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Understanding 'Sanctuary Cities'

62 Pages Posted: 2 Oct 2017 Last revised: 3 Oct 2017

Christopher N. Lasch

University of Denver Sturm College of Law

Linus Chan

University of Minnesota School of Law - Center for New Americans

Ingrid V. Eagly

University of California, Los Angeles (UCLA) - School of Law; University of Oxford - Border Criminologies

Dina Francesca Haynes

New England Law | Boston

Annie Lai

University of California, Irvine School of Law

Elizabeth McCormick

The University of Tulsa College of Law

Juliet P. Stumpf

Lewis & Clark Law School

Date Written: September 29, 2017

Abstract

In the wake of Trump’s election, a growing number of local jurisdictions around the country have sought to disentangle their criminal justice system from federal immigration enforcement initiatives. These localities have embraced a series of reforms that protect immigrants from deportation when they come into contact with the criminal justice system. In response, President Trump and his administration have labeled these jurisdictions “sanctuary cities” and promised to “end” them by cutting off federal funding.

This Article is a collaborative project authored by law professors specializing in the intersection between immigration and criminal law. In it, we set forth the central features of the Trump administration’s mass deportation plans and his recently-announced campaign to “crack down” on “sanctuary cities.” We then outline the diverse ways in which localities have sought to protect their residents from deportation by refusing to participate in the Trump immigration agenda. Such initiatives include limiting compliance with immigration detainers, precluding participation in joint operations with the federal government, and preventing immigration agents from accessing local jails. Finally, we analyze the legal and policy justifications for sanctuary that local jurisdictions have advanced with increasing intensity since Trump’s election. These insights have important implications for how sanctuary cities are understood and preserved in the age of Trump.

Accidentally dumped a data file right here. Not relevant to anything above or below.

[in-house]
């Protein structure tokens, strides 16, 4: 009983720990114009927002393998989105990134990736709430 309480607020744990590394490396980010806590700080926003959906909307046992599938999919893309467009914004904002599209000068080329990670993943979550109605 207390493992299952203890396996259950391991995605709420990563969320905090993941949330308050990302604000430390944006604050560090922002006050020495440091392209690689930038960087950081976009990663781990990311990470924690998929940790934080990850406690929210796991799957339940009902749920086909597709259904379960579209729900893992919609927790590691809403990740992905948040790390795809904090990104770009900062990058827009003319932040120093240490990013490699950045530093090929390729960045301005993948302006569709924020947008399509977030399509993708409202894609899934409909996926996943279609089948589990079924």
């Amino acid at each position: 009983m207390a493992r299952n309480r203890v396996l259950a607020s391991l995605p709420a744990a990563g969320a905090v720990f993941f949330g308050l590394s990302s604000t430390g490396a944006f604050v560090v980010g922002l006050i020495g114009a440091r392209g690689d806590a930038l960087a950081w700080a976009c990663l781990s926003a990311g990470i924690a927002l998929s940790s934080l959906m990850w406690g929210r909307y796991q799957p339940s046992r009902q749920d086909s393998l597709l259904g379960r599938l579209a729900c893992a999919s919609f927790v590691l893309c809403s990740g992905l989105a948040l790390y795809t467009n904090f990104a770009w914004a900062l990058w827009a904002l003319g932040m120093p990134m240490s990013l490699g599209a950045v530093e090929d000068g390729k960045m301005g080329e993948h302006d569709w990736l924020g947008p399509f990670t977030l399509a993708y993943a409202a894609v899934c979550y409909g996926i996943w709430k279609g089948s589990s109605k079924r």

As a complement to this Article, we have created a public online library of sanctuary policies that includes all the policies cited here and many more we considered in our research.

Keywords: immigration, crimmigration, sanctuary, federalism

Suggested Citation

Lasch, Christopher N. and Chan, Linus and Eagly, Ingrid V. and Haynes, Dina Francesca and Lai, Annie and McCormick, Elizabeth and Stumpf, Juliet P., Understanding 'Sanctuary Cities' (September 29, 2017). Boston College Law Review, Vol. 58 (2018 Forthcoming); UCLA School of Law, Public Law Research Paper No. 17-33. Available at SSRN: https://ssrn.com/abstract=3045527

Christopher Lasch (Contact Author)

University of Denver Sturm College of Law ( email )

2255 E. Evans Avenue
Denver, CO 80208
United States
303-871-6368 (Phone)

Linus Chan

University of Minnesota School of Law - Center for New Americans ( email )

229 19th Avenue South
Minneapolis, MN 55455
United States

Ingrid Eagly

University of California, Los Angeles (UCLA) - School of Law ( email )

385 Charles E. Young Dr. East
Los Angeles, CA 90095-1476
United States

University of Oxford - Border Criminologies ( email )

Manor Road Building
Manor Rd
Oxford, OX1 3UQ
United Kingdom

Dina Haynes

New England Law | Boston ( email )

154 Stuart St.
Boston, MA 02116

Annie Lai

University of California, Irvine School of Law ( email )

401 E. Peltason Dr.
Ste. 1000
Irvine, CA 92697-1000
United States

Elizabeth McCormick

The University of Tulsa College of Law ( email )

600 South College
Tulsa, OK 74104
United States

Juliet Stumpf

Lewis & Clark Law School ( email )

10015 S.W. Terwilliger Blvd.
Portland, OR 97219
United States

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